By Lindi Smith
The sun was shining, the food trucks were serving up delicious treats and the yoga featured baby goats (that’s right … goats!) at EarthX 2018. For three days, exhibitors ranging from businesses to schools to environmental and conservation groups set up booths in the exhibit halls of Fair Park to teach visitors about ways to save and protect planet Earth. The event also featured films, live music performances and a conference with presentations from world-renowned guest speakers.
The event, which began as an outdoor street fair in 2011, has grown each year. In 2017, more than 100,000 visitors attended EarthX at Fair Park in Dallas. This year, conference organizers expected even larger crowds. Although bad weather caused an unexpected closure on Saturday morning, the crowds returned as festivities resumed later in the day.
DCCCD students and employees were present all three days of the event, staffing booths that showcased each college’s sustainability efforts. Members of the DCCCD Sustainability Team were on hand to discuss the Windmill Garden at Brookhaven, the Green Team’s recycling efforts at Richland and Mountain View’s Community Garden project, as well as conservation and sustainability initiatives at North Lake, Cedar Valley and Eastfield.
For Sonia Ford, the sustainability project coordinator at Richland College, EarthX offered an exciting way to get students involved as volunteers for a “Recycling Relay” designed for children from the ImaginED School in Dallas. According to Ford, the relay activity taught the school children “how they can make a difference in diverting recycling paper, cardboard, plastics, cans, etc., from going to the landfill, therefore preserving and beautifying the environment.”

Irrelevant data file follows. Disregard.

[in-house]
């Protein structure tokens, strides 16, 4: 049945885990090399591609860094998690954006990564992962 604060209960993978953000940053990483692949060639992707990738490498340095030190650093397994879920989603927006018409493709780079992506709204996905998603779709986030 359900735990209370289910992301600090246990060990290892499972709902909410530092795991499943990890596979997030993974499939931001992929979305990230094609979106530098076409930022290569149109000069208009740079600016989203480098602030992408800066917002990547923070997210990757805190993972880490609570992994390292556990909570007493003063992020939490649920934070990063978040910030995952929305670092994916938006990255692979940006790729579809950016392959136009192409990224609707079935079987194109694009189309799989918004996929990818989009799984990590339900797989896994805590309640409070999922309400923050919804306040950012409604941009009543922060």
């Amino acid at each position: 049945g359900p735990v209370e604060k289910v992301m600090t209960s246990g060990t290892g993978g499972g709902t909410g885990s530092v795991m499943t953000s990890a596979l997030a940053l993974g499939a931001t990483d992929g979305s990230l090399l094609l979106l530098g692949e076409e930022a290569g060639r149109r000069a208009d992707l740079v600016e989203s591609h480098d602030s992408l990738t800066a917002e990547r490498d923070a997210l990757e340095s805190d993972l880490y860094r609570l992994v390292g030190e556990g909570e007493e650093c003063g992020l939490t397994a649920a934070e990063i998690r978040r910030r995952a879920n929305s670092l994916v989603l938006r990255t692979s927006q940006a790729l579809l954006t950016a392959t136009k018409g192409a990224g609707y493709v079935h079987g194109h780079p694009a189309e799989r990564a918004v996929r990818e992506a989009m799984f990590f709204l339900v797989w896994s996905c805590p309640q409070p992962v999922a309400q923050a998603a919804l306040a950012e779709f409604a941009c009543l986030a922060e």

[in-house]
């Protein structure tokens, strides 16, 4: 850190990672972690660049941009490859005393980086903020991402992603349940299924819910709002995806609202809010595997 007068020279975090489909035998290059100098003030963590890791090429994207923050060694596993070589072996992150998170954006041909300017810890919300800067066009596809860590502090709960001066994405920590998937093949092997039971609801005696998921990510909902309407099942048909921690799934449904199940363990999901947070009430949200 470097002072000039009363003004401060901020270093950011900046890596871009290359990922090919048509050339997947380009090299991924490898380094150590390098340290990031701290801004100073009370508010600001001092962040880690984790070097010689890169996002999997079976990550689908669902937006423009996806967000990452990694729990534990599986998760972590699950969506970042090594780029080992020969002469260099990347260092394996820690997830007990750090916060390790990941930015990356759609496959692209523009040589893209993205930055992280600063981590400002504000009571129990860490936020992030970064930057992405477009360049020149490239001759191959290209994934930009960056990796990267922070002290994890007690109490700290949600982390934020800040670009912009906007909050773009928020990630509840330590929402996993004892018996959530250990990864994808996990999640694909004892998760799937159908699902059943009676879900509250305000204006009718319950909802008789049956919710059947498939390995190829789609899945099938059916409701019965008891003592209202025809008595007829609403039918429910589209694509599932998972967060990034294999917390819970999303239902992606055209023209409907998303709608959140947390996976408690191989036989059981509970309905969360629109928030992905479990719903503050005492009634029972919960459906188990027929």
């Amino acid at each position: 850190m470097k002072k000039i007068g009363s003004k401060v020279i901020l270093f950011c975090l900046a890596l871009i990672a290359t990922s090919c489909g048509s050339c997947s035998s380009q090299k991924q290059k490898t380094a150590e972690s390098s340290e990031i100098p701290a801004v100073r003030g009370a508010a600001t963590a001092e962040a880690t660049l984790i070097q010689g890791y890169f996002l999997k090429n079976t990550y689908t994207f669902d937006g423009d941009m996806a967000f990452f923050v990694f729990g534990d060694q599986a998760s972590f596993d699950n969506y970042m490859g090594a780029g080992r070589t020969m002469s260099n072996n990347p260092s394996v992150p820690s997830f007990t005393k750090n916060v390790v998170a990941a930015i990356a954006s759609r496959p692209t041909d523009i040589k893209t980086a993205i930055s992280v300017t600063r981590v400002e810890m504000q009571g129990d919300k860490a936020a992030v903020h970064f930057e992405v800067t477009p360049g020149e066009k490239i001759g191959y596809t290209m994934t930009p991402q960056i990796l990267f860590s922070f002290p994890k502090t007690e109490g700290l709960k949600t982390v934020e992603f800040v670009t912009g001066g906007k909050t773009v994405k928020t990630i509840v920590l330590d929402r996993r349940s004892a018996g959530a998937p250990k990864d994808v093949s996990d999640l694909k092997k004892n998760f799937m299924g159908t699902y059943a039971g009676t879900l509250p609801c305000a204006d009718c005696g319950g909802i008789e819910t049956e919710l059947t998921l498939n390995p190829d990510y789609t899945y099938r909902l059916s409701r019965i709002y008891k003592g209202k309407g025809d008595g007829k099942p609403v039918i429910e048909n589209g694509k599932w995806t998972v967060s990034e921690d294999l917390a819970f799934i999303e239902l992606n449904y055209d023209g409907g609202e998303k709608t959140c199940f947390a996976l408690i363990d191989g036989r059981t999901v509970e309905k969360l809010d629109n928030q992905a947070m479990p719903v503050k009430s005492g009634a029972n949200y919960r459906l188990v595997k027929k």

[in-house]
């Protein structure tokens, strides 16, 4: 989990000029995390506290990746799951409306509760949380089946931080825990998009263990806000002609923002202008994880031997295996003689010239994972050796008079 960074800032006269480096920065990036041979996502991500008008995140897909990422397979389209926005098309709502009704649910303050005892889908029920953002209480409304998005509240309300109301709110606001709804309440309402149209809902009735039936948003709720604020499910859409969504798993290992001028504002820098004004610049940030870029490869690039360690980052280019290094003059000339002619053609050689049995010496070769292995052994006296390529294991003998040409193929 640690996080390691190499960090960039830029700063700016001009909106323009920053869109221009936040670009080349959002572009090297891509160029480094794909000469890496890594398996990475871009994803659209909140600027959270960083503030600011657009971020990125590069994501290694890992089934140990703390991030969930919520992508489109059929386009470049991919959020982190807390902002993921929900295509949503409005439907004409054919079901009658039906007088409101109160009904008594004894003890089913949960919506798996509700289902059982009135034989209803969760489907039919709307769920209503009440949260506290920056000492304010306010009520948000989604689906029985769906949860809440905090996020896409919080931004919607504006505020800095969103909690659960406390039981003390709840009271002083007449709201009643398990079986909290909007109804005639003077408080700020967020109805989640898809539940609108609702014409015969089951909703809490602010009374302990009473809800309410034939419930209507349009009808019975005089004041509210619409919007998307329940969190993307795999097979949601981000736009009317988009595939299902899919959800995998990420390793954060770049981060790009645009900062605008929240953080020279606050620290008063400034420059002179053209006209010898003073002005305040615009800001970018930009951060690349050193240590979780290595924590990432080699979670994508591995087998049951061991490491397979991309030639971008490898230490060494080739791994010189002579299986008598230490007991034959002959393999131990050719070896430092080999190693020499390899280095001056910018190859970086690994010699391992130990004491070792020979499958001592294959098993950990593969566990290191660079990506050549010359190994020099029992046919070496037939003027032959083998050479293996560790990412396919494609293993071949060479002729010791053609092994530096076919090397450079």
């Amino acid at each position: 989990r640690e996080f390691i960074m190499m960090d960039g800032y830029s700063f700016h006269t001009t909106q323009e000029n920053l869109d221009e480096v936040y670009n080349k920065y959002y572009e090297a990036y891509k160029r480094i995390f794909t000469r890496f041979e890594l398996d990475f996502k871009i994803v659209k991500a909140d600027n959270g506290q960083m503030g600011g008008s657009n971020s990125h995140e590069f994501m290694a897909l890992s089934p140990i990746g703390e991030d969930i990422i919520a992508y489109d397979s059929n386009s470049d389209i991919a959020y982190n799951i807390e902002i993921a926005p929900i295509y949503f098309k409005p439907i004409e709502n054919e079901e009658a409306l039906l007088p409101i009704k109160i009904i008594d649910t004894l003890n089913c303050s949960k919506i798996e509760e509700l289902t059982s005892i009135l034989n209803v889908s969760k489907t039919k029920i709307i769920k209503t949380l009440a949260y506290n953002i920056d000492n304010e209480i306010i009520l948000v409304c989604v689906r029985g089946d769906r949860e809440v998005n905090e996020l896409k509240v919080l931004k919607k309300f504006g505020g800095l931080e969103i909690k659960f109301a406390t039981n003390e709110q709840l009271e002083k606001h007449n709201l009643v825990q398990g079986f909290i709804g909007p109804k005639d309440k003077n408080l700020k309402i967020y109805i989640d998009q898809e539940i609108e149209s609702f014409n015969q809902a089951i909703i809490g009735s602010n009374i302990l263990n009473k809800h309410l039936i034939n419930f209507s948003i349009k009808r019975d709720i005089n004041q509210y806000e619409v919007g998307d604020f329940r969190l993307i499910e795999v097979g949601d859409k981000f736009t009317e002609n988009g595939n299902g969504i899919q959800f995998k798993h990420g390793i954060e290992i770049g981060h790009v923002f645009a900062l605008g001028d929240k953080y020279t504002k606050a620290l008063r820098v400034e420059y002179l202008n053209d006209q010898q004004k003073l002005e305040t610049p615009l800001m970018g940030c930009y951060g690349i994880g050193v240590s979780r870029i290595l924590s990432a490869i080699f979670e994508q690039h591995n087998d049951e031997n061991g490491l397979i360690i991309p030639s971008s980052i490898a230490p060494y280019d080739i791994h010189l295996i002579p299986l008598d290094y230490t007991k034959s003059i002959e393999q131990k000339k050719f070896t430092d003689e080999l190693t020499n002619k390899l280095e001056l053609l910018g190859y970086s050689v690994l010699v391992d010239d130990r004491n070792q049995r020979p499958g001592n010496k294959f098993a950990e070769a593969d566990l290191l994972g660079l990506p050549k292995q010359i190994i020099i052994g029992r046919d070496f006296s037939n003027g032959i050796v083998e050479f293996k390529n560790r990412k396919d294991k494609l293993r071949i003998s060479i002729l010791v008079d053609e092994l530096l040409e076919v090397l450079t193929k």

A group of students from Brookhaven College who attended this year’s event were surprised to learn that some of their daily habits can have a significant effect on the environment. “I learned about how much of our resources really go to waste: paper, plastic and even acres of land,” said Jorge Teran. “I was really fascinated by the amount of interest people have in preserving this planet.”
Diamond Ricks added, “I learned that a 10-minute shower is using 100 gallons of water. This was very alarming to me.”
Part of the appeal of EarthX is its emphasis on empowering people to make small changes in their daily lives, which can have a big impact on the environment. The event’s founder, Trammel S. Crow, a former DCCCD Board member, focuses on raising awareness about climate change and sustainability. Many of the exhibition booths are designed to show visitors, like Jorge and Diamond, a variety of ways in which the average person can make small changes and have a big impact. Several conservation booths encouraged students to pay attention to how they use resources including water, paper and plastic.
DCCCD students who want to get involved should contact the sustainability director/coordinator at their college. Opportunities for students vary at each college, but all seven colleges of DCCCD offer ways for students to participate and learn more.